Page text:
Social communication allows individuals to communicate or interact with others within a societal framework. Social communication encompasses social interaction, social cognition, pragmatics, and language processing. Variations for societal norms exist across and within cultures. Analysis of social communication considers the norms that are relevant to an individual in their communication environment(s) as opposed to imposing a singular set of standard social norms.
Clinicians engage in culturally responsive practice to learn more about the individual’s communication needs. Cultural variability is balanced by a universal goal of having social communication effectively meet the individual’s goals or developmental needs (Rose-Krasnor, 1997). For example, communication across power differences may vary culturally, but the communicator is still either effective or ineffective at fulfilling the purpose of their communication. Please see ASHA’s Practice Portal page on Social Communication Disorder for further details.
Different terms may be used to describe social communication throughout this document due to evolving terminology. This is particularly true of references written prior to 2013, when the American Psychiatric Association classified social (pragmatic) communication disorder as a disorder. Although the terminology used may differ, information may still be relevant and considered.
Social interaction is communication that occurs between at least two individuals. Rules of social interaction may vary significantly across cultures, communities, and physical environments. The following variations may occur:
The necessary abilities to facilitate a successful social interaction include the following:
Social understanding involves acquiring social knowledge about one’s and others’ mental actions (social cognition) and using this knowledge to plan, guide, and flexibly respond (executive function) to social interactions within a cultural or societal context (Carpendale & Lewis, 2006; Lewis & Carpendale, 2014).
Key abilities related to social cognition include the following:
Please note that ToM is a complex topic, and a full discussion of ToM is outside the scope of this document. Please see Westby and Robinson (2014) for further information.
Pragmatics is an area of social communication that focuses on goal-consistent language use in social contexts (Nelson, 2010). It is the set of rules that individuals follow when using language in conversation and other social settings. Culturally responsive practice seeks to understand pragmatic norms specific to the student, client, or patient. Pragmatics includes both verbal and nonverbal communication.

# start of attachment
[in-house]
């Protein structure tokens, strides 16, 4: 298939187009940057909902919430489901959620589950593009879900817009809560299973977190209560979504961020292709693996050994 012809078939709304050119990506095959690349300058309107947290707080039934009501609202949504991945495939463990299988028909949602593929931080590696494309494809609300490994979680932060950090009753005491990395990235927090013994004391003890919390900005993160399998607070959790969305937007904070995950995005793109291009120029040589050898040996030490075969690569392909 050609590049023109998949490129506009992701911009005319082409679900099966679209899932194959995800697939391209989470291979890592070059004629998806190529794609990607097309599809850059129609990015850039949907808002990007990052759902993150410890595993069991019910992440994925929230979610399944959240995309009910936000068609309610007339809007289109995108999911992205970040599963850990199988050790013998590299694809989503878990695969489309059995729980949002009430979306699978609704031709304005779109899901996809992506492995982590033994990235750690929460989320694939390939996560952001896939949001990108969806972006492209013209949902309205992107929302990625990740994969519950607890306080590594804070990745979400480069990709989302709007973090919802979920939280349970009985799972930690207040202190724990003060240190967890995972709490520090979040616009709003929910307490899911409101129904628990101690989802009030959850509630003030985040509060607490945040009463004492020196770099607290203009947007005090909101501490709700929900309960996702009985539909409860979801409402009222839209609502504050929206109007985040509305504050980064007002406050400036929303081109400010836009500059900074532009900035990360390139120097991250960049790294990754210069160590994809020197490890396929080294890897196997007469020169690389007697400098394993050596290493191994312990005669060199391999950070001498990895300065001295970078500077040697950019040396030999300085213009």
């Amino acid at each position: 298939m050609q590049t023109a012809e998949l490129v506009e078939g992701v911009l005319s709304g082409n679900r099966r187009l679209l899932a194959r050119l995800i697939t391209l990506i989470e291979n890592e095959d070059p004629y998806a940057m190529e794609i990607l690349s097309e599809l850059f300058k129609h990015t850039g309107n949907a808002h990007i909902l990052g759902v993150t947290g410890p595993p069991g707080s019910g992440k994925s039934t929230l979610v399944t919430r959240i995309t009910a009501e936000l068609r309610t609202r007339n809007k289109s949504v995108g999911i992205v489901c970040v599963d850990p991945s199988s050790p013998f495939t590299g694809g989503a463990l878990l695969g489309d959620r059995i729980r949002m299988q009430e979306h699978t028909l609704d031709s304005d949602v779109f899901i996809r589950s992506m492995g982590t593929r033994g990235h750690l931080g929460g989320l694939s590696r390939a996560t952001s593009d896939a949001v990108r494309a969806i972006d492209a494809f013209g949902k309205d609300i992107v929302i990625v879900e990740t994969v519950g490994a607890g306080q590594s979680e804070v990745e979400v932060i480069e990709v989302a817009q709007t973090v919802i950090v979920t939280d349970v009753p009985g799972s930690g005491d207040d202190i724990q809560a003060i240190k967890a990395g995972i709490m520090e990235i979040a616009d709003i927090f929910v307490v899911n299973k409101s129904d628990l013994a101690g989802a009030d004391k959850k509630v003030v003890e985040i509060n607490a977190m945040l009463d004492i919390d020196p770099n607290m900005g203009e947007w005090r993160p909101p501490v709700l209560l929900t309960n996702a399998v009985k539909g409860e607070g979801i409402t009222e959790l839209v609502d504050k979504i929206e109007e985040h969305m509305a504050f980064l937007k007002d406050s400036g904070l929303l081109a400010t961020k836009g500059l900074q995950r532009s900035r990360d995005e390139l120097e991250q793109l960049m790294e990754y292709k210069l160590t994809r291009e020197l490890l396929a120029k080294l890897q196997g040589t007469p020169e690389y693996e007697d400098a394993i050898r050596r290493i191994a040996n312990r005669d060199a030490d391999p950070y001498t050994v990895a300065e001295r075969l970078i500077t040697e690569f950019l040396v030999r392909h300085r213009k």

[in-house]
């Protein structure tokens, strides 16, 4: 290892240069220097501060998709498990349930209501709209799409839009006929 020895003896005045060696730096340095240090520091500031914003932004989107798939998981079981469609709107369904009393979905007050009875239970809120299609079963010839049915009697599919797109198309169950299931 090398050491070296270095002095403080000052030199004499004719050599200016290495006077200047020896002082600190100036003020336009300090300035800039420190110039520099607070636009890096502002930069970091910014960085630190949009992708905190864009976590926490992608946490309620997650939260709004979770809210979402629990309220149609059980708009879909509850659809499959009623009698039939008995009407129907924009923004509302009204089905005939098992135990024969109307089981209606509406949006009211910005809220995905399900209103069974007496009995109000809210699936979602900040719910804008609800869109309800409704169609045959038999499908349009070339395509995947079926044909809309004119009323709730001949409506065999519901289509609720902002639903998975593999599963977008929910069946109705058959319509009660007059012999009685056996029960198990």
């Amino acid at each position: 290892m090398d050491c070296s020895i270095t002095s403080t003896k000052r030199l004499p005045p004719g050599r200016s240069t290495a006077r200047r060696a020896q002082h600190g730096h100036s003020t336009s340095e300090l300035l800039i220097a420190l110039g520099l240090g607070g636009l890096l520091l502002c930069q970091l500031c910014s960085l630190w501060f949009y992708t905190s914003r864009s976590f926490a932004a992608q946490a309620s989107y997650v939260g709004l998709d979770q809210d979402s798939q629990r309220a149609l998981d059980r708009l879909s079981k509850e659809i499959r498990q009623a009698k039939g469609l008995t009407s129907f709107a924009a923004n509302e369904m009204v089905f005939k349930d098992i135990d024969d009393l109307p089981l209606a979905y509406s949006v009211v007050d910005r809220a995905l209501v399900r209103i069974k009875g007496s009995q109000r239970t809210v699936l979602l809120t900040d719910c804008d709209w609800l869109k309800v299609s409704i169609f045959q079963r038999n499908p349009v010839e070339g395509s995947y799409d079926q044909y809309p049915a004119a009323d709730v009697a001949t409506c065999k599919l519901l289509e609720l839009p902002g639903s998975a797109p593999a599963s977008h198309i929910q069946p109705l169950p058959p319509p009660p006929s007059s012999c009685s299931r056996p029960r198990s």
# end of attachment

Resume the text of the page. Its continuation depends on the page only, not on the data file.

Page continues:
Language processing is an area of social communication that regards internal generation of language (expressive) as well as understanding and interpretation of language (receptive). It is the transfer of thoughts and feelings into a means of expressive communication (i.e., spoken, written, signed) and the understanding and interpretation of language.
Carpendale, J., & Lewis, C. (2006). How children develop social understanding. Blackwell Publishing.
Grice, H. P. (1975). Logic and conversation. In P. Cole & J. L. Morgan (Eds.), Syntax and semantics, Vol. 3: Speech acts (pp. 41–58). Academic Press
Hoff, E. (2014). Language development (5th ed.). Wadsworth Cengage Learning.
Lewis, C., & Carpendale, J. (2014). Social cognition. In P. K. Smith & C. H. Hart (Eds.), The Wiley-Blackwell handbook of childhood social development (2nd ed., pp. 531–548). Wiley-Blackwell.
Nelson, N. (2010). Language and literacy disorders: Infancy through adolescence. Allyn & Bacon.
Rose-Krasnor, L. (1997). The nature of social competence: A theoretical review. Social Development, 6(1), 111–135. https://doi.org/10.1111/j.1467-9507.1997.tb00097.x
Westby, C., & Robinson, L. (2014). A developmental perspective for promoting theory of mind. Topics in Language Disorders, 34(4), 362–382. https://doi.org/10.1097/TLD.0000000000000035
Nelson, K. (1978). How children represent knowledge of their world in and out of language: A preliminary report. In R. S. Siegler (Ed.), Children’s thinking: What develops? (pp. 255–273). Erlbaum.
Timler, G. R., Olswang, L. B., & Coggins, T. E. (2005). Social communication interventions for preschoolers: Targeting peer interactions during peer group entry and cooperative play. Seminars in Speech and Language, 26(3), 170–180. https://doi.org/10.1055/s-2005-917122